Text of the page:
by Secondary Art Teacher, Josiah Phelps
Art has always been a passion of mine. I knew it was a career path when I was a little boy. My philosophy is everyone can be taught some form of art. We all have a gift that we have to explore and unlock. When I teach, I let my middle school and high school students know I wouldn’t give them anything they could not handle. I always begin with the history of the subject that teaches them the foundation of the assignment. This gives the students a clear idea of what to expect when they are working. Each famous artist had to start at the beginning.
When I started teaching at Seattle Christian, I was very nervous of what I was getting into with the students. My thoughts were “Will they have the drive to learn how to use their creative side?” After the first few weeks, I began to see their excitement in their work. Fellow teachers were telling me how students were in their History or Literature classes drawing and doing art assignments. I even had a few parents come to me and say “I watch my son work on art for six hours instead of playing video games,” or “I’ve never seen him so engaged and excited for art”. These comments let me know that God placed me here at Seattle Christian for a reason and I made the right decision to teach here.
“In all the art classes I’ve taken here, I not only learned a lot of new art technique and theory, but I also learned new ways of looking at art as a whole. Mr. Phelps pushes me and the other students to branch out and put our best effort into our assignments. Because of that I’ve grown so much as an artist and have produced my best works in his classes.” Ashley Gramann, Junior
In my art program, the first thing I do is put faith in my students. I always make them aware they have to potential to do any work that is given to them if they put in the effort. When students first enter my classes, they automatically say, “I’m bad at art” or “Art is hard, but it’s an easy A”. I tell them, “Thirty minutes to an hour at home will improve your skills tremendously and it’s not an easy A”. By the middle of the semester they are talking about how they’ve signed up for another art course for next semester.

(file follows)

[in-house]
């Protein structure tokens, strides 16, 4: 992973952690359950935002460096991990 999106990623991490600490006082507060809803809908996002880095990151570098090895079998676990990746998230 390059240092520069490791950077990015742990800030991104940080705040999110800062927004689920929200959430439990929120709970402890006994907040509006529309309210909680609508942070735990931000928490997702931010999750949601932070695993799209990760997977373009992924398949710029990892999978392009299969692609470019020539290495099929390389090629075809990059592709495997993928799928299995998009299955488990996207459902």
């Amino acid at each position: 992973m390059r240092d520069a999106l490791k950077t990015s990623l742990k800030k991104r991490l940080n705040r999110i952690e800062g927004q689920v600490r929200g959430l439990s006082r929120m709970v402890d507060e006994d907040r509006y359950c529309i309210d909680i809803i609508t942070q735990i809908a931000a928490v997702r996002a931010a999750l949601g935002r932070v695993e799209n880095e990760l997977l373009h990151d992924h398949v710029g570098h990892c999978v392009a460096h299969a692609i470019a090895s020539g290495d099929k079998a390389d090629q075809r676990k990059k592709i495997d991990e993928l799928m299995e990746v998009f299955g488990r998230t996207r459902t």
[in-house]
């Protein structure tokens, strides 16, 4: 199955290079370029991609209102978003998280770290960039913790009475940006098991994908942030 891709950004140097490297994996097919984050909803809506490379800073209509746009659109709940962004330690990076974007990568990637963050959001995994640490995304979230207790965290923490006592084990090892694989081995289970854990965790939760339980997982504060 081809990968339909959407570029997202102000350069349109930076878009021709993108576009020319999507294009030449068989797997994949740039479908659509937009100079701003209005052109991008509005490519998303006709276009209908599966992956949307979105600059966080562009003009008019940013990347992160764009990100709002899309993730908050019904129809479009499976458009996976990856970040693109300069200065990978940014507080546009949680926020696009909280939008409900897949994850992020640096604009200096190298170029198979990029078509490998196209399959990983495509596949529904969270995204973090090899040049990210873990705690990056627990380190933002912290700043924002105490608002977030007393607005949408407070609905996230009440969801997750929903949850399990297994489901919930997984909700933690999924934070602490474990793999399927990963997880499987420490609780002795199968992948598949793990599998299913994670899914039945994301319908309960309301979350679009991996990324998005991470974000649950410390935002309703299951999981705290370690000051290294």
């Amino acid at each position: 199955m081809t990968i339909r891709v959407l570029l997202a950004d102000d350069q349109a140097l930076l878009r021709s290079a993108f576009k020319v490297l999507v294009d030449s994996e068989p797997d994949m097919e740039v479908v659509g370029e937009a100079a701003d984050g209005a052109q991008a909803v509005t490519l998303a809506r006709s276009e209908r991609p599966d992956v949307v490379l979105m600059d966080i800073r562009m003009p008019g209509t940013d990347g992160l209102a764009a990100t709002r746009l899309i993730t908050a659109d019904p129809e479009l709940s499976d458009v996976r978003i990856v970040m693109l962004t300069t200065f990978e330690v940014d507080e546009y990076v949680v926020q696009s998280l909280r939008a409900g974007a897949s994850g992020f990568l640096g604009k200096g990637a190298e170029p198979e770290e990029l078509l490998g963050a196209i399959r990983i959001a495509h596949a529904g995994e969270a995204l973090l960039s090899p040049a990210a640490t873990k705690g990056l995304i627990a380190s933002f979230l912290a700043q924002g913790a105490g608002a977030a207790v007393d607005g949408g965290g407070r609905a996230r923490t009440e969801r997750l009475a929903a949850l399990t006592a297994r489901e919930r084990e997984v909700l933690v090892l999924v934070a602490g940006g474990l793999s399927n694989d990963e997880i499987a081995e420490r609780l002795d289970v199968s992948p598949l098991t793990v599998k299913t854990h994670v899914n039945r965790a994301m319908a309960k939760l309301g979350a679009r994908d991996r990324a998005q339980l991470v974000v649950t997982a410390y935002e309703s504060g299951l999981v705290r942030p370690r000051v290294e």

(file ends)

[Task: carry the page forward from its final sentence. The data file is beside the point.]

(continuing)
Another thing that I do is push students to do their best. The word “can’t” is a not vocabulary word in my classes, so there are no excuses if students truly work hard. I am always there to guide them if they seem to not understand the assignment or skill. I always ask “What is something you all would like to learn in this class?” and most say the basics like “drawing a portrait” or “just to be able to draw in general”. I make sure that I hold myself to that goal in teaching those students what they expect from my courses.
When I was in college, I learned how constructive criticism “focuses on providing constructive feedback, supported by specific examples, to help you improve in some area”. Constructive criticism should be offered in a friendly manner with good intentions. When I teach at Seattle Christian, I teach constructive criticism so students can learn and support one another. I make sure students only say good critiques to help boost the confidence in their peers. By doing this, my students now have the drive and faith in themselves to produce their best work.
“Art has never been my strongest subject, but over the course of my class with Mr. Phelps, my skills have grown exponentially. He drew out the artist in me and made me appreciate the subject of art.” Brett Richard, Junior